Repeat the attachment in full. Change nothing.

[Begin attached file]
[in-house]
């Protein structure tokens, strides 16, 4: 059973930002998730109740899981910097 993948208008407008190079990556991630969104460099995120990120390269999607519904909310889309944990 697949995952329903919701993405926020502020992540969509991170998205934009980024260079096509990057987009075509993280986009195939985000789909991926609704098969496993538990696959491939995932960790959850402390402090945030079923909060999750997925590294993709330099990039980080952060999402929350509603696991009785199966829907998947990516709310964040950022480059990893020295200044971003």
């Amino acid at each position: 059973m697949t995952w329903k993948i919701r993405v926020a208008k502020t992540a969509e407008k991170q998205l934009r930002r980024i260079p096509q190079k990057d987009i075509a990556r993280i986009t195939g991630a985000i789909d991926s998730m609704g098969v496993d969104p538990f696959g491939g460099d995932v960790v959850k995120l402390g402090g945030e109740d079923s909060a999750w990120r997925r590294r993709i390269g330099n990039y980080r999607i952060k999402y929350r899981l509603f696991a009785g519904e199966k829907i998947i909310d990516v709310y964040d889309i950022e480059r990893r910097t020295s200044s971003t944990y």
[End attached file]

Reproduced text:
[in-house]
């Protein structure tokens, strides 16, 4: 059973930002998730109740899981910097 993948208008407008190079990556991630969104460099995120990120390269999607519904909310889309944990 697949995952329903919701993405926020502020992540969509991170998205934009980024260079096509990057987009075509993280986009195939985000789909991926609704098969496993538990696959491939995932960790959850402390402090945030079923909060999750997925590294993709330099990039980080952060999402929350509603696991009785199966829907998947990516709310964040950022480059990893020295200044971003």
């Amino acid at each position: 059973m697949t995952w329903k993948i919701r993405v926020a208008k502020t992540a969509e407008k991170q998205l934009r930002r980024i260079p096509q190079k990057d987009i075509a990556r993280i986009t195939g991630a985000i789909d991926s998730m609704g098969v496993d969104p538990f696959g491939g460099d995932v960790v959850k995120l402390g402090g945030e109740d079923s909060a999750w990120r997925r590294r993709i390269g330099n990039y980080r999607i952060k999402y929350r899981l509603f696991a009785g519904e199966k829907i998947i909310d990516v709310y964040d889309i950022e480059r990893r910097t020295s200044s971003t944990y």